This Week In Film History, 07.20.14

 

July 22, 1934: After seeing MGM’s Manhattan Melodrama at Chicago’s Biograph Theater, gangster John Dillinger is gunned down outside by G-men.

 

July 20, 1938: The major film studios are named to a governmental antitrust lawsuit over their dominance in both production and distribution of motion pictures.

 

July 23, 1947: The subject of anti-Semitism is dramatized in RKO’s Crossfire and, in November, by 20th Century Fox’s Oscar-winning Gentleman’s Agreement.

 

July 23, 1948: Film pioneer D.W. Griffith, 73, who last directed in 1931, dies. Studios observe a three-minute moment of silence during his funeral five days later.

 

July 20, 1950: Playing a wheelchair-bound WWII veteran, newcomer Marlon Brando wows audiences and critics in The Men.

 

July 20, 1951: After a 16-year run, the Time, Inc.-produced newsreel series The March of Time no longer marches on.

 

July 25, 1952High Noon, the western that would garner Gary Cooper an Oscar for his performance as the retired sheriff faced with a fateful showdown, opens.

 

July 22, 1959Steve Reeves first flexes his pecs to American audiences in the Italian-made Hercules, beginning a flood of imported “sword-and-sandal” actioners.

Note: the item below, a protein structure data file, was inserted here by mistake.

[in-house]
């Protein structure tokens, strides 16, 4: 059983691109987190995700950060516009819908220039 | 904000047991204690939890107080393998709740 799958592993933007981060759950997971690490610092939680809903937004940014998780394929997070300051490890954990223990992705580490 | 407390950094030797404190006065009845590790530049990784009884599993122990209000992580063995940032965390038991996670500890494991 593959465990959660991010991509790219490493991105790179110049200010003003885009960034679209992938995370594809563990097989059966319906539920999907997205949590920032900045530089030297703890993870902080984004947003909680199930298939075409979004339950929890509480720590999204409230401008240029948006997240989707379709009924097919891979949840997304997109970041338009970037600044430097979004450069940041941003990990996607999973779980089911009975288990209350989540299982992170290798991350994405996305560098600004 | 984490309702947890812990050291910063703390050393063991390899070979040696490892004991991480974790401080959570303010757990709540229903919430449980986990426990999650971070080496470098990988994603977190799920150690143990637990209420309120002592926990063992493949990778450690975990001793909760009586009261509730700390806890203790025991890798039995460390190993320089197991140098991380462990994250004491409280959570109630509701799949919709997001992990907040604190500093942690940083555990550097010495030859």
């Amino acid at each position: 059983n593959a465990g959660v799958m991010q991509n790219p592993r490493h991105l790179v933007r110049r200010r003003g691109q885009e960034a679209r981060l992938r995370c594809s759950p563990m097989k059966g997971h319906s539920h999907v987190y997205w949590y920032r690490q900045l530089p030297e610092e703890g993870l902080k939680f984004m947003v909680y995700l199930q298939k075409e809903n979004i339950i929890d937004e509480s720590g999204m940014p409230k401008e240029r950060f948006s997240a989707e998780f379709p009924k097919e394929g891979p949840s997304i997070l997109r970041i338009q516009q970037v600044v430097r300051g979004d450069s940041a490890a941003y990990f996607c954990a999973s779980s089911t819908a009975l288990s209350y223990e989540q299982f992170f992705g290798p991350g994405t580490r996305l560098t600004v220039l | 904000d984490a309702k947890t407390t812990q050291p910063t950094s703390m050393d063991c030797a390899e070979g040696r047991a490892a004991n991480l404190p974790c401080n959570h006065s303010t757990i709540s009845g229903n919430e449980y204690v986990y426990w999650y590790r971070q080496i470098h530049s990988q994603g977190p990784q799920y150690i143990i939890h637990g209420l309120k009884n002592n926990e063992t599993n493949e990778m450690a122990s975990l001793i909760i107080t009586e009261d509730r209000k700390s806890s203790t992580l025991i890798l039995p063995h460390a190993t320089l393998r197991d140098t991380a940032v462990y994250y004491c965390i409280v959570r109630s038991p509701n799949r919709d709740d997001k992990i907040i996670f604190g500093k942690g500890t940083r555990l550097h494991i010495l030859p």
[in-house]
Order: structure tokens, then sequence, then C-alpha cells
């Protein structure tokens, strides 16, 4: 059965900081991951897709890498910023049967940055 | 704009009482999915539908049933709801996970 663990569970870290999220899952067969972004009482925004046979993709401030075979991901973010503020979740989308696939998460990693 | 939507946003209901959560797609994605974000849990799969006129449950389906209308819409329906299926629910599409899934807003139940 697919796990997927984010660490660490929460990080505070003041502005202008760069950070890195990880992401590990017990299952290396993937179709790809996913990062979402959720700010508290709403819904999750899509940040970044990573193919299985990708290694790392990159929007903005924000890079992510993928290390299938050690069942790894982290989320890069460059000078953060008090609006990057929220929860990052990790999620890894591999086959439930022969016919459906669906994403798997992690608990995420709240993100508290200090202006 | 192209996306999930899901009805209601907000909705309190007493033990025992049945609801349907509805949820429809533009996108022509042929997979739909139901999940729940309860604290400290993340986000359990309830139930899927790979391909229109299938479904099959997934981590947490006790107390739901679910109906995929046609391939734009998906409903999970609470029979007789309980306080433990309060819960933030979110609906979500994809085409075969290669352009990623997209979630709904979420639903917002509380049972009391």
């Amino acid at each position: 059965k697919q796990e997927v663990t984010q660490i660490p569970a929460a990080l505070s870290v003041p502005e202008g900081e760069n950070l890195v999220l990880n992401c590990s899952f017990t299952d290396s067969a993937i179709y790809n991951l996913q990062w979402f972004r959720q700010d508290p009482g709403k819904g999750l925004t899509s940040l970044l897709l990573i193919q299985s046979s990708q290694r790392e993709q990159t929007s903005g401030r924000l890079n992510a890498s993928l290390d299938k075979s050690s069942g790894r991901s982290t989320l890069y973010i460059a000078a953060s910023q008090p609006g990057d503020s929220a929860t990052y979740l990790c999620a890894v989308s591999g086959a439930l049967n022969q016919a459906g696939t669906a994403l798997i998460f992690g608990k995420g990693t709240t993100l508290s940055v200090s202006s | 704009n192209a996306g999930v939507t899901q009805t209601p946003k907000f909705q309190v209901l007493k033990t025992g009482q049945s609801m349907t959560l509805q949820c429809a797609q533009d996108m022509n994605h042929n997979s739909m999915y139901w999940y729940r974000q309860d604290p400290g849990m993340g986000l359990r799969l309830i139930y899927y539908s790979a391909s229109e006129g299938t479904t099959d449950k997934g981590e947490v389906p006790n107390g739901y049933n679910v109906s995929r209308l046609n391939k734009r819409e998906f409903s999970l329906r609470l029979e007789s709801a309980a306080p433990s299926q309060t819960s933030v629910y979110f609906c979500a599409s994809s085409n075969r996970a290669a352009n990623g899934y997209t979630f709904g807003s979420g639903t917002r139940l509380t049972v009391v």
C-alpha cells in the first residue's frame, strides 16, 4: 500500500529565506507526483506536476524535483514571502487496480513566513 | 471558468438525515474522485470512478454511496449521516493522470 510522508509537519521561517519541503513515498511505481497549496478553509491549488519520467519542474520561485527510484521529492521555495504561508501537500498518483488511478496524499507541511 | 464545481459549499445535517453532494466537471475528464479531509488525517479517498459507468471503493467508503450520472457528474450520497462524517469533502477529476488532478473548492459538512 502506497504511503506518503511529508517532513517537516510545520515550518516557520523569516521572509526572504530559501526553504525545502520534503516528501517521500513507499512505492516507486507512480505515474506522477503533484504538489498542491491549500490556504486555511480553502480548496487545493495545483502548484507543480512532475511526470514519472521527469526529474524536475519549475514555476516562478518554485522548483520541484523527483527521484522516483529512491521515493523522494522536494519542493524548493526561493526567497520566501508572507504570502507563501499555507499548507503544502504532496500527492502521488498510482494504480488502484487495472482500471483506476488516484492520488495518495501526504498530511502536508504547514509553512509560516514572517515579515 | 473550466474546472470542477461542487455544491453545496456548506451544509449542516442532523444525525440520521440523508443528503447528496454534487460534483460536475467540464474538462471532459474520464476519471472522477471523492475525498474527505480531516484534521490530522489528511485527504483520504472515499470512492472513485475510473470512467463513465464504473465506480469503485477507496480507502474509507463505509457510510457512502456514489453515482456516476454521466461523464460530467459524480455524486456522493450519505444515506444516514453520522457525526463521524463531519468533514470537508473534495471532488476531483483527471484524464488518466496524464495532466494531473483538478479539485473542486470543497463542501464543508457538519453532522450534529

July 26, 1960: Art director Cedric Gibbons, who took home the Oscar statuette (which he designed) 11 times, dies at the age of 67.

 

July 23, 1962: After a six-year stint producing independent films, former studio V.P. Darryl Zanuck is now at the helm of a financially-troubled 20th Century Fox.

 

July 23, 1966: After what one writer called “the world’s longest suicide,” troubled actor Montgomery Clift, 45, is found dead in his New York brownstone.

 

July 20, 1973: Mystery surrounds the death of martial arts star Bruce Lee, 32, the cause of which will be attributed to a brain edema.

July 24, 1980: British comic actor Peter Sellers, star of The Pink Panther and Being There, dies of a heart attack at 54.

 

July 23, 1982: A helicopter crash on the set of Twilight Zone-The Movie results in the deaths of Vic Morrow and two child actors.

 

July 22, 1983: With 89-year-old Abel Gance in attendance, the restored edition of his 1927 epic Napoleon has its “re-premiere” in Paris.

 

July 24, 1998: Director Steven Spielberg and star Tom Hanks acquaint a new generation with the drama and sacrifice of World War II in Saving Private Ryan.

 

  • Blair Kramer

    Actually, I believe D. W. Griffith had a hand in directing “One Million B. C.” in 1940.